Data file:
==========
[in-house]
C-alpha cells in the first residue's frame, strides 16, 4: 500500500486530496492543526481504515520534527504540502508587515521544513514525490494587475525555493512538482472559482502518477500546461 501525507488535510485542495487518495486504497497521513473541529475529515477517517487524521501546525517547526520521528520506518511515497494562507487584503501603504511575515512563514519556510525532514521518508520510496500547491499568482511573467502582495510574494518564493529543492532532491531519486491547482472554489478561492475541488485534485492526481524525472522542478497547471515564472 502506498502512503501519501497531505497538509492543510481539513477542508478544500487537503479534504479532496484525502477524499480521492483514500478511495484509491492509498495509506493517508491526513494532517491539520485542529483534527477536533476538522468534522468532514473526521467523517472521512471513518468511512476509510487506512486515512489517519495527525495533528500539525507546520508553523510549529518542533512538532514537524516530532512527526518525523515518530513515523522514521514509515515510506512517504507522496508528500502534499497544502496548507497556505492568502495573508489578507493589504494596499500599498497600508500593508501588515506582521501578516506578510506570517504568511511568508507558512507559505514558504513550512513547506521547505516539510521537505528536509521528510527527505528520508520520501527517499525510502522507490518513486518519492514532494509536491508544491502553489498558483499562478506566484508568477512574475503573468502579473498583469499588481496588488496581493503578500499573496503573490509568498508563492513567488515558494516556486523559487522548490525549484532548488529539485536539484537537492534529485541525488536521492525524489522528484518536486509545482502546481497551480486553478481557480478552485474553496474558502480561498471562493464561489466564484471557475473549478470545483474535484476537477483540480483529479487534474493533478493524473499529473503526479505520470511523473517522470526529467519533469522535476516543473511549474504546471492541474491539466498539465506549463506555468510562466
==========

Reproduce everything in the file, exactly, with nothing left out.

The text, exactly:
[in-house]
C-alpha cells in the first residue's frame, strides 16, 4: 500500500486530496492543526481504515520534527504540502508587515521544513514525490494587475525555493512538482472559482502518477500546461 501525507488535510485542495487518495486504497497521513473541529475529515477517517487524521501546525517547526520521528520506518511515497494562507487584503501603504511575515512563514519556510525532514521518508520510496500547491499568482511573467502582495510574494518564493529543492532532491531519486491547482472554489478561492475541488485534485492526481524525472522542478497547471515564472 502506498502512503501519501497531505497538509492543510481539513477542508478544500487537503479534504479532496484525502477524499480521492483514500478511495484509491492509498495509506493517508491526513494532517491539520485542529483534527477536533476538522468534522468532514473526521467523517472521512471513518468511512476509510487506512486515512489517519495527525495533528500539525507546520508553523510549529518542533512538532514537524516530532512527526518525523515518530513515523522514521514509515515510506512517504507522496508528500502534499497544502496548507497556505492568502495573508489578507493589504494596499500599498497600508500593508501588515506582521501578516506578510506570517504568511511568508507558512507559505514558504513550512513547506521547505516539510521537505528536509521528510527527505528520508520520501527517499525510502522507490518513486518519492514532494509536491508544491502553489498558483499562478506566484508568477512574475503573468502579473498583469499588481496588488496581493503578500499573496503573490509568498508563492513567488515558494516556486523559487522548490525549484532548488529539485536539484537537492534529485541525488536521492525524489522528484518536486509545482502546481497551480486553478481557480478552485474553496474558502480561498471562493464561489466564484471557475473549478470545483474535484476537477483540480483529479487534474493533478493524473499529473503526479505520470511523473517522470526529467519533469522535476516543473511549474504546471492541474491539466498539465506549463506555468510562466